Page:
That’s about half of all Blackberry subscribers worldwide. Affected areas included the U.S., Canada, Europe, the Middle East, India, Africa, and Latin America. Not a pretty picture for a company that, according to the Financial Times of London, advertises a 99.999% network reliability rating (no mention of who the rating entity is, however) – and it’s particularly poor timing being that competition just increased by virtue of the debut of the new iPhone model.
Of particular concern is that RIM was reporting the problem as fixed the first day’s night, after reports of initial outages in Europe, Africa and the Middle East. By next day, however, outages and service disruptions were spreading: RIM was forced to correct its position, and report that the disruption was the failure of a “core switch” – responsible for routing traffic across what I guess we must assume is the near-totality of RIM’s network. Hmmm… I’m wondering if this “core-switch” issue is an over-simplification of an infrastructure failure… or the alternative?
The alternative, and the face assumption, would be that this was a single-point-of-failure type of incident. In other words, there was a core-switch, with no attendant parallel piece of backup infrastructure, process, and data traffic. When that switch popped… data dropped. I am so sorry for that rhyme. No I’m not “:^ )
I find it difficult to believe that this was a single-point issue – but you never know. It well might have been: I’ve seen many surprising things in the businesses I survey and counsel. But the RIM/Blackberry incident, and its high-profile newsworthiness, makes for a great lesson. And – it came just in time for October’s National Cyber-security Awareness Month (here in the U.S.).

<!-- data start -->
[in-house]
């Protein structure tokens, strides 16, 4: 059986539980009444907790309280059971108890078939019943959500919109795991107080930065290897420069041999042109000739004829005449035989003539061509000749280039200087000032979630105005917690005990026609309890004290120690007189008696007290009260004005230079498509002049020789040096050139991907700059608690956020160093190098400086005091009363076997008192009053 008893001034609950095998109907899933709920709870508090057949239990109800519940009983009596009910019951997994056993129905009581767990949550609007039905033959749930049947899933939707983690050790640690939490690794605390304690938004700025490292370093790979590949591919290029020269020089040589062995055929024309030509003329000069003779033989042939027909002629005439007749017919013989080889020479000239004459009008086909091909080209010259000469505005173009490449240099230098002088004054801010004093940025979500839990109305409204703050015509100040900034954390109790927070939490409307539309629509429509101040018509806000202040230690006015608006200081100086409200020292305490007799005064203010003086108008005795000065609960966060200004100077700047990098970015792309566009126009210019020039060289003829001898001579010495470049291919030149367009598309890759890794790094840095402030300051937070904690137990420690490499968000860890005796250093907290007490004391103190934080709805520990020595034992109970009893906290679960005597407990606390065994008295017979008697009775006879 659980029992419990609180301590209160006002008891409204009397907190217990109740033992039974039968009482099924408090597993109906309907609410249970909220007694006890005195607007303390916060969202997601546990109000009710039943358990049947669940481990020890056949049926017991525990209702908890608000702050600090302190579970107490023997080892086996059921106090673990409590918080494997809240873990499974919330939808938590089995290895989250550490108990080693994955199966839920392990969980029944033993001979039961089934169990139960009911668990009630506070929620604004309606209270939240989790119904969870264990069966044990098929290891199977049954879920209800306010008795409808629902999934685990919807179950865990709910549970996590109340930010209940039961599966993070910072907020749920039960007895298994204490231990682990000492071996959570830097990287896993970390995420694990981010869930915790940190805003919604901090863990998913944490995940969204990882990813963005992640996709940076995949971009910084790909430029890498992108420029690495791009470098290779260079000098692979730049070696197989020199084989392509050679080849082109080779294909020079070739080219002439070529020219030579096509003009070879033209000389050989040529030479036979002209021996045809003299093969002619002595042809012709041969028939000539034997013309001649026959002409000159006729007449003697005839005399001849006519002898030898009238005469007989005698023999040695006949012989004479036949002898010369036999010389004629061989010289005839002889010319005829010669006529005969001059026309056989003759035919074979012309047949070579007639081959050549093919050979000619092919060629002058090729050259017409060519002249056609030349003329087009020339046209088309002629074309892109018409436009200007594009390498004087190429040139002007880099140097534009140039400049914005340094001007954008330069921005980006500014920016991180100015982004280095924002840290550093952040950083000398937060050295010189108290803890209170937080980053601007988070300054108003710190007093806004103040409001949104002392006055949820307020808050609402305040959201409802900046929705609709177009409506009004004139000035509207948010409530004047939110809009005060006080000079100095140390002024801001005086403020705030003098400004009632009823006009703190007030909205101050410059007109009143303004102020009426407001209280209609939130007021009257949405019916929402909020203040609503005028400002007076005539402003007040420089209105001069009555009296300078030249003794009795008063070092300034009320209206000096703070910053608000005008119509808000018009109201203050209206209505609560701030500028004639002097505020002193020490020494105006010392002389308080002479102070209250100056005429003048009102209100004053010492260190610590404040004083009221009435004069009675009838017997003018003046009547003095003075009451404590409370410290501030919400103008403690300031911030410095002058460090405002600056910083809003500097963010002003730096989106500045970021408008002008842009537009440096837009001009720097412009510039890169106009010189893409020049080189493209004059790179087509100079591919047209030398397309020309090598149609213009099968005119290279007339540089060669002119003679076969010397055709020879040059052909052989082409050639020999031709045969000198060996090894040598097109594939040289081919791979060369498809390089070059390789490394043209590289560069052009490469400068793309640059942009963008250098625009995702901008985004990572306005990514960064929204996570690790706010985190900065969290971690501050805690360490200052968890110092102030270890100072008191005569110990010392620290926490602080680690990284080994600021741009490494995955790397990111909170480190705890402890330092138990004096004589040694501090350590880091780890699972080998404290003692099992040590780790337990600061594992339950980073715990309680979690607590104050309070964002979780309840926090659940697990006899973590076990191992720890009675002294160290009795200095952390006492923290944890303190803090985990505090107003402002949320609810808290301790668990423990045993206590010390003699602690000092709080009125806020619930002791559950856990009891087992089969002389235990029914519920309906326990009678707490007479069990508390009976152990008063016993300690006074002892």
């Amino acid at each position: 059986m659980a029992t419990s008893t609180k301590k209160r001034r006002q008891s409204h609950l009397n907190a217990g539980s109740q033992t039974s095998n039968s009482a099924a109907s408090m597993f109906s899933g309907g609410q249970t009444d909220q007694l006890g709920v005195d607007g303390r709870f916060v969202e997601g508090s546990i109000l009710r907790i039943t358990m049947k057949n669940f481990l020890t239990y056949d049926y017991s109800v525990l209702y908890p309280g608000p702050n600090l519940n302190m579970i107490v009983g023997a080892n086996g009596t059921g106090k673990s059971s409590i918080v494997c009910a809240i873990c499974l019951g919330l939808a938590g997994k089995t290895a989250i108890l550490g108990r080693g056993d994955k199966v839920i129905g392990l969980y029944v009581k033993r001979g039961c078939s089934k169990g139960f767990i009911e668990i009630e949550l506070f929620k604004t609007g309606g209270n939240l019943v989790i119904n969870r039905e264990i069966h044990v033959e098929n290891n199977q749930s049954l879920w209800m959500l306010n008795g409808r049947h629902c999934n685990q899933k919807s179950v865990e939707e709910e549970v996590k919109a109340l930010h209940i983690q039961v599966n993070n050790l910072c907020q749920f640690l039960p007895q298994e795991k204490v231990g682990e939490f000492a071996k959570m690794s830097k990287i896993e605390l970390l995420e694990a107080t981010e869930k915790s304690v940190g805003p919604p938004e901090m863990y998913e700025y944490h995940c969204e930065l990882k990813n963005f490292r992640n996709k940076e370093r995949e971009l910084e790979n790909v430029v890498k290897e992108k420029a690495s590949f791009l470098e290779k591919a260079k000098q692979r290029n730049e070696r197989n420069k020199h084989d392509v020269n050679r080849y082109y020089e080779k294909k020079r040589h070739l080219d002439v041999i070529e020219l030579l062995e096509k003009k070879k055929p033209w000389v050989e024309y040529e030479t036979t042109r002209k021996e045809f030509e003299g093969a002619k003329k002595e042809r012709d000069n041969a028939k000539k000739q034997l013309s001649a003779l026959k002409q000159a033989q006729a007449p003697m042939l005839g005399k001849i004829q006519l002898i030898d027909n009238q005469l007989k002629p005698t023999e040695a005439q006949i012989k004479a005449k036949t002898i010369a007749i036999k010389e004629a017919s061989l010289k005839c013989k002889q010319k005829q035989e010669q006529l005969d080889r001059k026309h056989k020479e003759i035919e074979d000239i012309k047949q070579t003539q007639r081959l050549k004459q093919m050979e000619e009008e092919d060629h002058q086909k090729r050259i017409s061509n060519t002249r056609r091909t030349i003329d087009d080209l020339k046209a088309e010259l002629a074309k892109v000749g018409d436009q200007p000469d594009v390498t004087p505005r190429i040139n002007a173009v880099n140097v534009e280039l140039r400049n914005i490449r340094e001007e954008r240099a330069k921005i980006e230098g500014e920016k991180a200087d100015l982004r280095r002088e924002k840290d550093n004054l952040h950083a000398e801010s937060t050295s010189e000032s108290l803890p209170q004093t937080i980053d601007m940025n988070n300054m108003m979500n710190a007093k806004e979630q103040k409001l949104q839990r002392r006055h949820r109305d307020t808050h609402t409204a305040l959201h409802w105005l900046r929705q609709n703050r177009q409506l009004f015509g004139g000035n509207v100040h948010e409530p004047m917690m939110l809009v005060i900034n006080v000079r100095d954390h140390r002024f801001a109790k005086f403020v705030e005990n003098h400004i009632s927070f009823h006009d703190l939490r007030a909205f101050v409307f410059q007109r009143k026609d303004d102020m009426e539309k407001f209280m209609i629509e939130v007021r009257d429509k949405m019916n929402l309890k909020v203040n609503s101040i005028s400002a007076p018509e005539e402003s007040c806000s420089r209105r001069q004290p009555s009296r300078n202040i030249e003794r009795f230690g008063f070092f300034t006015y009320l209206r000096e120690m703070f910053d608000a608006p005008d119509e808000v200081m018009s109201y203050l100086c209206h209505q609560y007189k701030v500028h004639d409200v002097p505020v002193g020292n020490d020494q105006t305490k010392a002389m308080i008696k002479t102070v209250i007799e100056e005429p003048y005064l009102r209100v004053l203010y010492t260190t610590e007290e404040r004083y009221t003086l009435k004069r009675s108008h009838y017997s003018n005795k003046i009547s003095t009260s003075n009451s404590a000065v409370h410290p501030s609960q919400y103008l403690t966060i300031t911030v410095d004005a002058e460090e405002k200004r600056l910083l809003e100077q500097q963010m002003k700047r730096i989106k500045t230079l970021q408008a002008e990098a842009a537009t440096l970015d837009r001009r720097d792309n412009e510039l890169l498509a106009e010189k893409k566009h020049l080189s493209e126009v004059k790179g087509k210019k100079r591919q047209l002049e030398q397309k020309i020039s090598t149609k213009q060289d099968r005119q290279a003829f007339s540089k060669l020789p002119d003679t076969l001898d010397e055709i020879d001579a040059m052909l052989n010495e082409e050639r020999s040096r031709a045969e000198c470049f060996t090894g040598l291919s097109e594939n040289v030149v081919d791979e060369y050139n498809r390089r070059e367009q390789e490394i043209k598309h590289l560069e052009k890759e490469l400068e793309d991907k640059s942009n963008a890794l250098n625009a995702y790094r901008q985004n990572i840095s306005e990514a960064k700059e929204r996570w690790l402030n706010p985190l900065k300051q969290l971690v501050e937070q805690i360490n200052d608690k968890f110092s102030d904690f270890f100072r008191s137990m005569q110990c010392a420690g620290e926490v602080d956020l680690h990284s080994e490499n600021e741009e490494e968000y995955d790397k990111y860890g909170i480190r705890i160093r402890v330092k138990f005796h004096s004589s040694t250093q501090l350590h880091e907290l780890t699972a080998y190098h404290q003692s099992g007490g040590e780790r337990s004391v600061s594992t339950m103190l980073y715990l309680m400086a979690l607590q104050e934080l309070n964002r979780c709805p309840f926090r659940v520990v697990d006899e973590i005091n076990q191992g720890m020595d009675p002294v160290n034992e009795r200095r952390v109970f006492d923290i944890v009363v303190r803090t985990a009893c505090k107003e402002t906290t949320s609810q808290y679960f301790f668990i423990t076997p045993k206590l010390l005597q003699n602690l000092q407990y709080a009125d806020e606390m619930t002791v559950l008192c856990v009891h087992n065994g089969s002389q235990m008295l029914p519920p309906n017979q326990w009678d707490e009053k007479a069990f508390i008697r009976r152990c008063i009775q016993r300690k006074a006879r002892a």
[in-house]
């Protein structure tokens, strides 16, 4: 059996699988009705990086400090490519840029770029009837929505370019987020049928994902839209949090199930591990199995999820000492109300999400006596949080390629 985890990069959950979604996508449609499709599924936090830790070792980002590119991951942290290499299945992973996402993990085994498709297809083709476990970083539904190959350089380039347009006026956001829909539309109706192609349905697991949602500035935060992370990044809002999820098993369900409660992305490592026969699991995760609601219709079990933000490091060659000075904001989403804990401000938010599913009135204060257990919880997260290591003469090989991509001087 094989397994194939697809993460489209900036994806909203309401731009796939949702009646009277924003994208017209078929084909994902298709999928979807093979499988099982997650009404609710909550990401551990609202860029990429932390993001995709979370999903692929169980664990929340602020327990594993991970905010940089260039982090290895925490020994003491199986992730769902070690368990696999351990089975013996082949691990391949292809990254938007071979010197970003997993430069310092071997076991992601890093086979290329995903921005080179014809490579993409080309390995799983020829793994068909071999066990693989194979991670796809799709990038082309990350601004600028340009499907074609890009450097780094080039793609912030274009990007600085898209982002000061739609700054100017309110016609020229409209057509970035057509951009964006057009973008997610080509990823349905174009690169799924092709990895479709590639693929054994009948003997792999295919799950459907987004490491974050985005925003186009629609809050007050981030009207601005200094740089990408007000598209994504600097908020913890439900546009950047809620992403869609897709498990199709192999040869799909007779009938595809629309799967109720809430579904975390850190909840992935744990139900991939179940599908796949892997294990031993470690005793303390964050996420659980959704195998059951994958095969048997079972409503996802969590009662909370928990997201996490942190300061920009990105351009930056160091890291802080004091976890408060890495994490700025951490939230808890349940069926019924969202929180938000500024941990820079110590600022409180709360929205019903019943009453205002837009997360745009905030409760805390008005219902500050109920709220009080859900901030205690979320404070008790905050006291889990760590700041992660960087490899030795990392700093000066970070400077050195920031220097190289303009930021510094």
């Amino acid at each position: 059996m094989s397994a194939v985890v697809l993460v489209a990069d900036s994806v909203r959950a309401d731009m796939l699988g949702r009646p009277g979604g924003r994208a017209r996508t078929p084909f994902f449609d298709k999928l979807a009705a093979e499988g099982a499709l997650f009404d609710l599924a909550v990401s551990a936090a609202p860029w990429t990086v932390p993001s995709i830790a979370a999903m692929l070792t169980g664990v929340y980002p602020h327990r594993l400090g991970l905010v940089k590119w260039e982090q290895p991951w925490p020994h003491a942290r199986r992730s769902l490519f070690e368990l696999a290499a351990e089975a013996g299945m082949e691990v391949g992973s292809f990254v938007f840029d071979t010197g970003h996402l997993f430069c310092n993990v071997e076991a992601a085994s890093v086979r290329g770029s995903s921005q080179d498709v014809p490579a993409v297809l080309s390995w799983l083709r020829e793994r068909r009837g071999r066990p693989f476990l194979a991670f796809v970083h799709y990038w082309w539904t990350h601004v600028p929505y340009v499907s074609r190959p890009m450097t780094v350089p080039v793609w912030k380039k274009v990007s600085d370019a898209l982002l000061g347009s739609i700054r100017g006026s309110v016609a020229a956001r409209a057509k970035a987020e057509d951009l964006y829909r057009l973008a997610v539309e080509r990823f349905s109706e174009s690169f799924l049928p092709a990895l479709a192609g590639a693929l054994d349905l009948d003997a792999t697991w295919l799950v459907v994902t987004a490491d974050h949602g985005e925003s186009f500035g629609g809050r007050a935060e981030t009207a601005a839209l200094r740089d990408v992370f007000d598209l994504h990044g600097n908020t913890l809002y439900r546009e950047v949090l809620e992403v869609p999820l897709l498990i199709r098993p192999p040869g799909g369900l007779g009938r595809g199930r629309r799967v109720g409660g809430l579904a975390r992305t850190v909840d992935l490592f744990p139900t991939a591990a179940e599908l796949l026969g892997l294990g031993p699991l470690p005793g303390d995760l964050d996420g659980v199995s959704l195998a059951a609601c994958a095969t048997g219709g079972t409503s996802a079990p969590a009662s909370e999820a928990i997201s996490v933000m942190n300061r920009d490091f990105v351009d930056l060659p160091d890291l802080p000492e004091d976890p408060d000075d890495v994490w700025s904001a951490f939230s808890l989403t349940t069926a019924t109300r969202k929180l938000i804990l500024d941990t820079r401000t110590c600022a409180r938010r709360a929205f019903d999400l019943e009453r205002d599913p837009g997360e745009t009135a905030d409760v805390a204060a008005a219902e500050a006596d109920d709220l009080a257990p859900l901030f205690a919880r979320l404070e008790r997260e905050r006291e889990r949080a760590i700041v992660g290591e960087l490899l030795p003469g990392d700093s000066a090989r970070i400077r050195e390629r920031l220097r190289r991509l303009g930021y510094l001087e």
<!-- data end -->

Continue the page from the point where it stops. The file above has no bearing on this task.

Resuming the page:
Cyber-security is not just about thwarting malware, hacks, breaches, thefts, viruses and other malfeasance that is initiated by nefarious human activity. Cyber-security includes basic best-practices regarding infrastructure wellness and backstopping. Survey your environment for single-points-of-failure areas: Servers, process, infrastructure, connectivities, data. Also, include the human element: If someone is sick or injured, and they’re removed from the environment for an extended period, do you have someone who can step in to their duties? If not someone internal, then an identified vendor. Are positions and procedures well-documented?
Think about it. And RIM – are you listening?